A white couple "wandered" into the Black community and was surrounded by angry people who had prepared themselves for an assault by a caravan of gun-wielding racists. Rob protected the couple in his home. [In spite of this], word came back to Rob that he was going to be held accountable for all of the violence that was taking place. Knowing that they would soon come to kill him, he left town. At Rob's funeral, N.C. State Representative Pete Cunningham said that "There is no doubt that if Rob had not left town he would have been killed."
Pursued by 500 FBI agents, Rob and his family were forced out of the country into exile, spending 5 years in Cuba and 3 years in the People's Republic of China.
Robert Williams presented the Black Movement to other national movements in the world. While in exile, Rob and his wife Mabel published The Crusader and broadcast "Radio Free Dixie." In 1963, at Williams' request, Mao Tse-Tung issued his historic statement in support of the African American struggle.
Rob returned to the U.S. in 1969 and fought extradition until 1974 when the charges were dropped. He lived in Baldwin, Michigan, where he continued his work against racism in dealing with the criminal justice system, education, and housing, among other things. He wrote his autobiography. Historian Tim Tyson is about to publish a biography of Rob entitled "Radio Free Dixie."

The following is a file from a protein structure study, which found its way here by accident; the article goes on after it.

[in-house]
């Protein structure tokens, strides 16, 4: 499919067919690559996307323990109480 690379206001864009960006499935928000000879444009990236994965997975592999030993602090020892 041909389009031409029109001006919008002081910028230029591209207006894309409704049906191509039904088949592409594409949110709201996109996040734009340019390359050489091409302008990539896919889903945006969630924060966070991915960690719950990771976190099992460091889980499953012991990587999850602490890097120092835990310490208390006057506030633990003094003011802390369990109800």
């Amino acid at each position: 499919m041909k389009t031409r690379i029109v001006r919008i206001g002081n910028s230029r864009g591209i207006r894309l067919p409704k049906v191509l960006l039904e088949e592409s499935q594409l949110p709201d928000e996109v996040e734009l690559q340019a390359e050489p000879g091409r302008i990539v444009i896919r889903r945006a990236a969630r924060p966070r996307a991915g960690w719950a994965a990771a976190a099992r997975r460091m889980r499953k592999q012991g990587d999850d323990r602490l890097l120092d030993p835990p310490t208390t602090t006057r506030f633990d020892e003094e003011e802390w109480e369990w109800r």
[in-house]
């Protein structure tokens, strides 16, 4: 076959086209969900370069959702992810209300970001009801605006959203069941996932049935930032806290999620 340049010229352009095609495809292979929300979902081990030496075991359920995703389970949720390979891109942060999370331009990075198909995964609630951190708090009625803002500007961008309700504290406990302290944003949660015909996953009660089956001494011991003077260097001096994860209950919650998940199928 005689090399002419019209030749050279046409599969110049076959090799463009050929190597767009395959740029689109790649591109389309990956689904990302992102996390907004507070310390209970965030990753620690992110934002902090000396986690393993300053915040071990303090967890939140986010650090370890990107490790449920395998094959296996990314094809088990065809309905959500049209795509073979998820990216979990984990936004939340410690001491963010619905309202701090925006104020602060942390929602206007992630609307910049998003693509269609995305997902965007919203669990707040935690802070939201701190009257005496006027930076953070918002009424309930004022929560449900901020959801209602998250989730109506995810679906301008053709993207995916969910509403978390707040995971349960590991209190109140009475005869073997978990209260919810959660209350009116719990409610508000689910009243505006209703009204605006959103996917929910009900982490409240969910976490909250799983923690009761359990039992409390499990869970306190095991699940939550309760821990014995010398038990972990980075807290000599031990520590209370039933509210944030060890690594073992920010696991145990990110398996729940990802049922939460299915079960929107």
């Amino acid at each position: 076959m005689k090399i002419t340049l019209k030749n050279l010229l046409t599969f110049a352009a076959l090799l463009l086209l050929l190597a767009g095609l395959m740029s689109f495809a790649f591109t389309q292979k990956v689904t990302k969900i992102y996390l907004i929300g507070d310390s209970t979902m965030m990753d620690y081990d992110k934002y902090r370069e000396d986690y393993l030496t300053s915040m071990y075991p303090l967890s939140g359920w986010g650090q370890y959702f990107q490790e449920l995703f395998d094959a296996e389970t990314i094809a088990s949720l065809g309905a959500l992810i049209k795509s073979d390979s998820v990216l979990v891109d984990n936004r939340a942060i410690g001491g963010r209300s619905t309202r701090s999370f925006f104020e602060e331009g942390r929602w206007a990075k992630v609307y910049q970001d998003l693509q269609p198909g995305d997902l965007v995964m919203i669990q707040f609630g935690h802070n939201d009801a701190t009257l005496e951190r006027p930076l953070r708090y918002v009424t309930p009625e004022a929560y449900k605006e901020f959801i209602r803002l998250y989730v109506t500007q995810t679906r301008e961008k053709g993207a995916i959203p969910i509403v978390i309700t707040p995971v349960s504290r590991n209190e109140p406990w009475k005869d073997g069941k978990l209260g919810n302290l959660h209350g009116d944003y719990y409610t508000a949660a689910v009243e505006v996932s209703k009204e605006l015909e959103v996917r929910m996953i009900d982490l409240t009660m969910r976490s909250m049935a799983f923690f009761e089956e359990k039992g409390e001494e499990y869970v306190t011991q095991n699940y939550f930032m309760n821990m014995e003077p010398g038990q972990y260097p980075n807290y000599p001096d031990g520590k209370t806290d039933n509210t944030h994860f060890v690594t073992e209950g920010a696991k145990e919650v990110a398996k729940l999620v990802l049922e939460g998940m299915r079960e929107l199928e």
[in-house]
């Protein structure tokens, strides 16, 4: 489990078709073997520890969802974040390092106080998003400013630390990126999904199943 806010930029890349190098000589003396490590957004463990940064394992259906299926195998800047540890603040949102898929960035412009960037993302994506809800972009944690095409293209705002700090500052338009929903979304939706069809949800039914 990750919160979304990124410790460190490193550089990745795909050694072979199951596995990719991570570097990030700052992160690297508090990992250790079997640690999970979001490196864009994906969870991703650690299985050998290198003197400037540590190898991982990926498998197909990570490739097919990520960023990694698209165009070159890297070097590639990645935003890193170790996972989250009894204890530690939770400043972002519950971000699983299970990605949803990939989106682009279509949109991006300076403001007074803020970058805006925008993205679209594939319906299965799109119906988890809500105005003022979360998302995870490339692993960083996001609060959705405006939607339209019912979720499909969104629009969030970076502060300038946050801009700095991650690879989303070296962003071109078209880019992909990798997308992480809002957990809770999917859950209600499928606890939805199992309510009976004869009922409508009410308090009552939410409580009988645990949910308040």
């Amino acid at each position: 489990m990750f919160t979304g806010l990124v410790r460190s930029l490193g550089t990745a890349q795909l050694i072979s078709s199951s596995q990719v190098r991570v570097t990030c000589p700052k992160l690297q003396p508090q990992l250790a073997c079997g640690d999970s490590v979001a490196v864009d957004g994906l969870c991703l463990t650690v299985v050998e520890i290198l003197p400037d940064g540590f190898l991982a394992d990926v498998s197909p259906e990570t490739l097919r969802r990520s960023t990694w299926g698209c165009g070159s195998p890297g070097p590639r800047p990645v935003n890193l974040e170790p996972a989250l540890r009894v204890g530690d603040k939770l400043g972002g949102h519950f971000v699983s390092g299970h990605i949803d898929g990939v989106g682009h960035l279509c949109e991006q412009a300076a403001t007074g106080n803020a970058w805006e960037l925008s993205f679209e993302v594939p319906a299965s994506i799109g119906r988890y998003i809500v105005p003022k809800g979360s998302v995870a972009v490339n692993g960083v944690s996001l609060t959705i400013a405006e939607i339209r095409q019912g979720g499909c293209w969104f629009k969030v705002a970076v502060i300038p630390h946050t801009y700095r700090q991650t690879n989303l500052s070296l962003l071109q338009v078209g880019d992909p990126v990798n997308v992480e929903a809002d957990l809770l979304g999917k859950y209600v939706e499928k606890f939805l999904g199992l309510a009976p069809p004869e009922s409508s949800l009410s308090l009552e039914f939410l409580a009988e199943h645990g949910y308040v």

Robert Williams was an important link between the southern based Civil Rights movement and its challenges to Jim Crow and unlawful discrimination, and the Black Liberation Movement with its perspectives on the right of self-determination, human rights, and international ties. He also highlighted the leadership of ordinary working folks, who were factory workers and farmers, and showed that they not only had a stake in fighting against the stifling daily oppression in the South, but had the ability to organize themselves and participate in their own liberation.
The link in the movements was in evidence at the funeral as Rosa Parks sat in the front row. Sister Parks indicated that while they were struggling in Montgomery, Rob was struggling in Monroe. They both lived in Michigan in recent years and were friends.
Ironically honored by southern custom
In contrast to the tense and warlike atmosphere of Monroe on August 27, 1961, the town of Monroe provided a police escort for the funeral and the police that blocked traffic put their hands over their hearts (both Southern small town customs) as the procession passed. Equally ironic was the fact that Rob's "Homecoming" was held at one of the largest white churches in town.
None of this suggests that the white ruling class and racists have forgiven Rob. What it does reflect, however, is that Rob was and continues to be a giant among human beings, who cannot be ignored and must be respected. His legacy is so important to our youth at a time when our churches are being burned and our youth are engaged in fratricide.
Memorials for Rob were held November 1, 1996, in Detroit and New York.